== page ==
Daffy – The Commando

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Daffy – The Commando
Looney Tunes (Daffy Duck) series
Directed by I. Freleng
Produced by Leon Schlesinger[1]
Story by Michael Maltese[1]
Voices by Mel Blanc[1]
Music by Carl W. Stalling
Animation by Ken Champin
Studio Leon Schlesinger Productions[1]
Distributed by Warner Bros. Pictures
The Vitaphone Corporation[1]
Release date(s) November 20, 1943 (United States)
Color process Technicolor
Running time 7 minutes 22 seconds
Country United States
Language English

Daffy – The Commando is a Warner Bros. cartoon in the Looney Tunes series released on November 20, 1943,[2] and directed by Friz Freleng. It features the character Daffy Duck.[1]

Synopsis[edit]

A German commander – Von Vultur – is tempestuously pacing back and forth while fuming and spluttering furiously about how many American commandos have managed to slip into Germany undetected, while a snippet from Wagner's Das Rheingold plays on the soundtrack. He gets a telegram from the "Gestinko Gestapo", threatening him with his ‘ka-rear’ if he lets ‘vun’ more ‘kommando’ through (the letter is signed "The Apes Of Wrath" and shows three apes' heads; if you look closely, the apes are caricatures of Hitler, Hirohito and Mussolini, the last of whom is crossed out - reflecting the fact of Italy being knocked out of the war by then). The settings recalls World War I trenches more than any actual scene of World War II. Hearing an American warplane overhead, he calls in his servant – Schultz – whom he abuses by knocking him regularly over his helmet with a mallet. They run outside and use a searchlight to search for any more landing commandos and eventually spot one, who just happens to be Daffy floating down on a parachute, whilst singing Billy Bennet's "She was Poor But She Was Honest" in a Cockney accent.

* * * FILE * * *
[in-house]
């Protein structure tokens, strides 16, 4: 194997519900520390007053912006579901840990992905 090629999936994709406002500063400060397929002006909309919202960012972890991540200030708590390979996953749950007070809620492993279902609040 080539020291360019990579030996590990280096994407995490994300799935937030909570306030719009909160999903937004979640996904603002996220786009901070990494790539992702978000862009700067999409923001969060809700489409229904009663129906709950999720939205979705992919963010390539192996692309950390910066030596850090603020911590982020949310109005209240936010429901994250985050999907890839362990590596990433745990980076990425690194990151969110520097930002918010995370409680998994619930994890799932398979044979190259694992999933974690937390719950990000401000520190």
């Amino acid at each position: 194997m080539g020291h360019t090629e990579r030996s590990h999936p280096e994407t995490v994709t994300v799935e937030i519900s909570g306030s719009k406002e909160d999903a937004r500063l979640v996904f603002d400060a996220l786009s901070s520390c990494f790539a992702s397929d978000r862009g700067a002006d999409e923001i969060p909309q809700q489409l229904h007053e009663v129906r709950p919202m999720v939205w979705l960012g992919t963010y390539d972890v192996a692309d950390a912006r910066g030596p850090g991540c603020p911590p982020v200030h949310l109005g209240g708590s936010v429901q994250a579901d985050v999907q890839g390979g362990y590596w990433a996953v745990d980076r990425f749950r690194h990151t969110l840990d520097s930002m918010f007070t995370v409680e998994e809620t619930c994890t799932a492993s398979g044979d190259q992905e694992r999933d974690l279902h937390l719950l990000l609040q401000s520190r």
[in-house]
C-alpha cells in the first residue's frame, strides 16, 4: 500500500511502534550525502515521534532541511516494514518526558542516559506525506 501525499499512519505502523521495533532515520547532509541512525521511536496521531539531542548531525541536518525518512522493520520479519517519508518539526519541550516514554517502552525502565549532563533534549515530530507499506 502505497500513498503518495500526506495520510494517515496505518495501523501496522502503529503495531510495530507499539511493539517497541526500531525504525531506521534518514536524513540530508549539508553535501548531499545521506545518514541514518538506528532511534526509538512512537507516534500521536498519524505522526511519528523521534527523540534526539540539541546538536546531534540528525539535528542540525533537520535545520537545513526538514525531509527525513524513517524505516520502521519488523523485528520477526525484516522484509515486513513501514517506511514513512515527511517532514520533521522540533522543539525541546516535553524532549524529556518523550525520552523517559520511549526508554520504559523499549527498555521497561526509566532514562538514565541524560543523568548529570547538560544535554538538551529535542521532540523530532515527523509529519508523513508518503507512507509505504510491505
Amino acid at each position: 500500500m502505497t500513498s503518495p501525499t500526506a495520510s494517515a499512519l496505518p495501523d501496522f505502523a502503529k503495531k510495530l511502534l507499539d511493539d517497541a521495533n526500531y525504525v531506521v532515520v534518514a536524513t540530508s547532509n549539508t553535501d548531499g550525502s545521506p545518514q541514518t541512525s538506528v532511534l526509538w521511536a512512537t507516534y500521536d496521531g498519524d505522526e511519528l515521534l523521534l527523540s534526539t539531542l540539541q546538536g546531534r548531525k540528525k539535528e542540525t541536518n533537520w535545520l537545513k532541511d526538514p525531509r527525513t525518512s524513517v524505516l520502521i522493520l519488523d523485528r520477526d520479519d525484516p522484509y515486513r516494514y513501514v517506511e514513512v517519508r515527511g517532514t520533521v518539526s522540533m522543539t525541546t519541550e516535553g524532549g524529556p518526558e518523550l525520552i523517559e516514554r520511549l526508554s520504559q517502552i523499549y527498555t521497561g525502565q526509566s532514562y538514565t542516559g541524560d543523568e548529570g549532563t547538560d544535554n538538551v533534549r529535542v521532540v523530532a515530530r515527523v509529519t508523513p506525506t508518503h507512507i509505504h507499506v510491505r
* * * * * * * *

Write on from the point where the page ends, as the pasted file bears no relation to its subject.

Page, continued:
After a quick shout of "Put out those lights!" gets the searchlight turned off temporarily and allows him to land unseen, Daffy uses his fingers on the searchlight’s lens to make shadows of animated puppets and dancing chorus girls on the clouds to distract the Germans. When Von Vultur chases Daffy behind a curtain that says "asbestos", Daffy makes a face similar to the stereotypical Japanese faces used in cartoons at the time (see, for example, Bugs Bunny Nips the Nips), causing Von Vultur to run off frightened.

Back at his bunker, Von Vultur is presented with a ticking time bomb from Daffy "as a little token of our esteem". Just realizing its imminent danger, he hands the bomb off to Schultz, who is literally blown through the roof. When Schultz falls back, Daffy (who was hiding underneath Shultz's helmet) stops Von Vultur from hitting Schultz over the head with a mallet, and instead hits him. Von Vultur (pausing briefly to salute a skunk with "Heil Hitler!") chases Daffy to a telephone booth, where Daffy continues to make fun of him, such as nicknaming him "Von Limburger" (after the infamously foul-smelling cheese). The much abused Shultz character, an underling in the German Army who always gets the blame when things go wrong, is probably based on a similar character in the popular 1942 Jack Benny film "To Be or Not to Be".